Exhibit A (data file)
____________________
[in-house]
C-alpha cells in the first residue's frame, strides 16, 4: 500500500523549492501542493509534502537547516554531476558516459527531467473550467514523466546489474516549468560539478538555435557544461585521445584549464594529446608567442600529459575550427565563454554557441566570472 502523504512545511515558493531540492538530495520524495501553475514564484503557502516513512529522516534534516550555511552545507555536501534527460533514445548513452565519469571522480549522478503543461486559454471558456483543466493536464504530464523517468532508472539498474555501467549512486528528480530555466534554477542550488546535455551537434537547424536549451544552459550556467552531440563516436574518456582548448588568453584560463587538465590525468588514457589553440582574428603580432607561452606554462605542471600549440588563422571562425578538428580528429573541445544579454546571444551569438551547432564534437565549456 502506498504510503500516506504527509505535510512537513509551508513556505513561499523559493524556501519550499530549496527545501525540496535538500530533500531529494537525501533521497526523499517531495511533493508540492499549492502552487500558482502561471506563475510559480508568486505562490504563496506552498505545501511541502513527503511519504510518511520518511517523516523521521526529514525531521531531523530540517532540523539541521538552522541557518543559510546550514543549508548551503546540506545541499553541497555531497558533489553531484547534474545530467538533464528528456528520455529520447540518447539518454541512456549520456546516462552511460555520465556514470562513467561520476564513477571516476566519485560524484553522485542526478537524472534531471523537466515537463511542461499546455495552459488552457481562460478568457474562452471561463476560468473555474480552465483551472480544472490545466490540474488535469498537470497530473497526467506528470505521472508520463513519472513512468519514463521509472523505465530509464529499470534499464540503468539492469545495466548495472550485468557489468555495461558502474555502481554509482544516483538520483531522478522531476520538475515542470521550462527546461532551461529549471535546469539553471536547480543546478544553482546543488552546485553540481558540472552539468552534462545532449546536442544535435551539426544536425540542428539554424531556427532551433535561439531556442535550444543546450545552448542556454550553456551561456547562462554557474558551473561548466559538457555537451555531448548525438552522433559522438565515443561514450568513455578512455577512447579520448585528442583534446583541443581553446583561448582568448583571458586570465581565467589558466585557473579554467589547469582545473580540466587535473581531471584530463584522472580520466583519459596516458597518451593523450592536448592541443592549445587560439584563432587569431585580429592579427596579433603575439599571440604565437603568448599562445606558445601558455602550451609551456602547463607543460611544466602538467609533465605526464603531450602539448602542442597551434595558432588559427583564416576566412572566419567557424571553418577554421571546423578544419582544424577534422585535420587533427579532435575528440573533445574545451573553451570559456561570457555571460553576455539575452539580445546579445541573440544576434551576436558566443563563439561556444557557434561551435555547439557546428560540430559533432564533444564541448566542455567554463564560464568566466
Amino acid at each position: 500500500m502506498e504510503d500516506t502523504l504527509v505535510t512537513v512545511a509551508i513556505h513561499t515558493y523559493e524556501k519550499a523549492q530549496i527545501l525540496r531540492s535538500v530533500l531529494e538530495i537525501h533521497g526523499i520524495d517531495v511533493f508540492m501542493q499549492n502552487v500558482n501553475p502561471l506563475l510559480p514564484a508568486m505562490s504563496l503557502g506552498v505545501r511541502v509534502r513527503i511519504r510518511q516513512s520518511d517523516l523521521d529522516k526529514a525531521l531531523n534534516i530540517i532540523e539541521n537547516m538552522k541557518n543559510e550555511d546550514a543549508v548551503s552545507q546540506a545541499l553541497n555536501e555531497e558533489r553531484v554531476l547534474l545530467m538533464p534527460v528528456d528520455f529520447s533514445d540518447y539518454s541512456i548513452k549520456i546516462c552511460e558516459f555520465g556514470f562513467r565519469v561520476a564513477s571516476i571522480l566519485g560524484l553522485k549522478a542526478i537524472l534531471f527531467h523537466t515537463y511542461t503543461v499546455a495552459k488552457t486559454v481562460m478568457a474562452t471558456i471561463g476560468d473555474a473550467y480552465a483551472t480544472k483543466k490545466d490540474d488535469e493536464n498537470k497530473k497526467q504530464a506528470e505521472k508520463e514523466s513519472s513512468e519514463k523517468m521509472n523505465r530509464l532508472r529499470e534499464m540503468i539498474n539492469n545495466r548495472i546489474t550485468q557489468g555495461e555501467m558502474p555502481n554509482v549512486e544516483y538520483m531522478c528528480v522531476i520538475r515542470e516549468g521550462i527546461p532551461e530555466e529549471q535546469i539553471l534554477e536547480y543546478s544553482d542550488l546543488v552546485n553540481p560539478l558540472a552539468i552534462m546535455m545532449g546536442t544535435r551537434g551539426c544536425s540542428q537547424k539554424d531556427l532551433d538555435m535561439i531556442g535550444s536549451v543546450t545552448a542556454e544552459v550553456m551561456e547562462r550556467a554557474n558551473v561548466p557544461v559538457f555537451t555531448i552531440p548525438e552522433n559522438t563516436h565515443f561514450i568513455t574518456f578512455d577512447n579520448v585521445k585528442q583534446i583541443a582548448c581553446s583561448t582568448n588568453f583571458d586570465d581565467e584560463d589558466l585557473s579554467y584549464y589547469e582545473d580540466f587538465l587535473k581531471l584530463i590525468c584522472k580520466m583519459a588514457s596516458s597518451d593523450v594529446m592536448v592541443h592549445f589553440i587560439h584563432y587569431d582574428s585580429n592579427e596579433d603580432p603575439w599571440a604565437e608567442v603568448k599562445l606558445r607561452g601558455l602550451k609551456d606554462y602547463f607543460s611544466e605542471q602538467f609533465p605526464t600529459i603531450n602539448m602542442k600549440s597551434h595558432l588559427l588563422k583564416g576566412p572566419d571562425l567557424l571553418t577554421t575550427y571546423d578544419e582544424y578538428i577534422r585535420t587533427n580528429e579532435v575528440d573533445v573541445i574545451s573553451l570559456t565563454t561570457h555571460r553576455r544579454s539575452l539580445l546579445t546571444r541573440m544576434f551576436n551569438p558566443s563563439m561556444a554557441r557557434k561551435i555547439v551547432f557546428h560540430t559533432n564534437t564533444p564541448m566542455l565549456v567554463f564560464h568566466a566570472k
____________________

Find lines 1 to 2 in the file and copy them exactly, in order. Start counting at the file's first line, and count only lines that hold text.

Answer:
[in-house]
C-alpha cells in the first residue's frame, strides 16, 4: 500500500523549492501542493509534502537547516554531476558516459527531467473550467514523466546489474516549468560539478538555435557544461585521445584549464594529446608567442600529459575550427565563454554557441566570472 502523504512545511515558493531540492538530495520524495501553475514564484503557502516513512529522516534534516550555511552545507555536501534527460533514445548513452565519469571522480549522478503543461486559454471558456483543466493536464504530464523517468532508472539498474555501467549512486528528480530555466534554477542550488546535455551537434537547424536549451544552459550556467552531440563516436574518456582548448588568453584560463587538465590525468588514457589553440582574428603580432607561452606554462605542471600549440588563422571562425578538428580528429573541445544579454546571444551569438551547432564534437565549456 502506498504510503500516506504527509505535510512537513509551508513556505513561499523559493524556501519550499530549496527545501525540496535538500530533500531529494537525501533521497526523499517531495511533493508540492499549492502552487500558482502561471506563475510559480508568486505562490504563496506552498505545501511541502513527503511519504510518511520518511517523516523521521526529514525531521531531523530540517532540523539541521538552522541557518543559510546550514543549508548551503546540506545541499553541497555531497558533489553531484547534474545530467538533464528528456528520455529520447540518447539518454541512456549520456546516462552511460555520465556514470562513467561520476564513477571516476566519485560524484553522485542526478537524472534531471523537466515537463511542461499546455495552459488552457481562460478568457474562452471561463476560468473555474480552465483551472480544472490545466490540474488535469498537470497530473497526467506528470505521472508520463513519472513512468519514463521509472523505465530509464529499470534499464540503468539492469545495466548495472550485468557489468555495461558502474555502481554509482544516483538520483531522478522531476520538475515542470521550462527546461532551461529549471535546469539553471536547480543546478544553482546543488552546485553540481558540472552539468552534462545532449546536442544535435551539426544536425540542428539554424531556427532551433535561439531556442535550444543546450545552448542556454550553456551561456547562462554557474558551473561548466559538457555537451555531448548525438552522433559522438565515443561514450568513455578512455577512447579520448585528442583534446583541443581553446583561448582568448583571458586570465581565467589558466585557473579554467589547469582545473580540466587535473581531471584530463584522472580520466583519459596516458597518451593523450592536448592541443592549445587560439584563432587569431585580429592579427596579433603575439599571440604565437603568448599562445606558445601558455602550451609551456602547463607543460611544466602538467609533465605526464603531450602539448602542442597551434595558432588559427583564416576566412572566419567557424571553418577554421571546423578544419582544424577534422585535420587533427579532435575528440573533445574545451573553451570559456561570457555571460553576455539575452539580445546579445541573440544576434551576436558566443563563439561556444557557434561551435555547439557546428560540430559533432564533444564541448566542455567554463564560464568566466